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Topic: polyphonic piano with arduino?? (Read 10808 times) previous topic - next topic

falohao

I'm implementing a project which is polyphonic plus monophonic piano.
The 8-key monophonic piano has been done already. But I have some questions :'(.

My supervisor have just said that I may implement multi-key sensing first, is that right? Or I still keep doing polyphony?

I'm so confused!! :-/

BTW, any link suggested for me? I have no idea in those 2 parts :-[

Grumpy_Mike

Quote
I'm so confused!

So am I.
Quote
that I may implement multi-key sensing first, is that right? Or I still keep doing polyphony?

Can you explain this more it don't make sense to me. What are you doing in the sketch and what do you want to do?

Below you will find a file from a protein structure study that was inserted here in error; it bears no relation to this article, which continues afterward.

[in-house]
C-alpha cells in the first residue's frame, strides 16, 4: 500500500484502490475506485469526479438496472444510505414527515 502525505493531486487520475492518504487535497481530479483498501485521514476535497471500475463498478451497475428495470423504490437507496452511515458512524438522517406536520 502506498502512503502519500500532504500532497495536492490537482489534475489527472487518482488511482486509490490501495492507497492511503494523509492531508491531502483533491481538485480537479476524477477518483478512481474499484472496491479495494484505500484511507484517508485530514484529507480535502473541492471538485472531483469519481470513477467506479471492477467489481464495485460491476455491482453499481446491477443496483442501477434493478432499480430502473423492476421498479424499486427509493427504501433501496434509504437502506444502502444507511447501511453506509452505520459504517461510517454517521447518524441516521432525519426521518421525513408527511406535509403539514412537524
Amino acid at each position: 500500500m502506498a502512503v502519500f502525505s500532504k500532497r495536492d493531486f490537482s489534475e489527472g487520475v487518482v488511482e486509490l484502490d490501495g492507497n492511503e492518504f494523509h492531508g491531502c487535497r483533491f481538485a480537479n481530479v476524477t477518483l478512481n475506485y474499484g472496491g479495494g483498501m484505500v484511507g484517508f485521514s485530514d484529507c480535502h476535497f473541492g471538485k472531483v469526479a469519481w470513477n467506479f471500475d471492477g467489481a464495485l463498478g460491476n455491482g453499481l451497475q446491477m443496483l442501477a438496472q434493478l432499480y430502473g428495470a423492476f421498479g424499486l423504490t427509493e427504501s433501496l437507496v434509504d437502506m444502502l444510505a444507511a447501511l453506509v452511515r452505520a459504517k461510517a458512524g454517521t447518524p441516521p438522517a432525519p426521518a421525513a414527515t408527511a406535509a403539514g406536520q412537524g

In order to do polyphony you need to detect multiple keys otherwise there is no way to get it to produce a polyphonic sound. I don't understand what you are asking.

falohao

I produced a piano (it means 1 note only can be played at a certain time). I want to produce a piano with polyphony (it means 1 or more than 1 note can be played at same time).

But I don't know how to write a program that can be multi-key sensing...
,also dont know how to make it polyphonic.

I've just read the Tone.cpp, it talks about timers, I saw many polyphony project used it. :'(

falohao

do this link talk about multi-key sensing?

or just use a mux for connect inputs which are more than pins built on the arduino?

cr0sh@inexo

I've thought about this on occasion.

Probably the easiest way to do the sensing of the keys would be to use parallel/serial shift latching registers - basically, the inputs on the registers (parallel) are latched over (via a digital write), then the bits are clocked out (via a clock line and a data line) to the Arduino; you would end up with a long string of bits that you can then decide what to do with.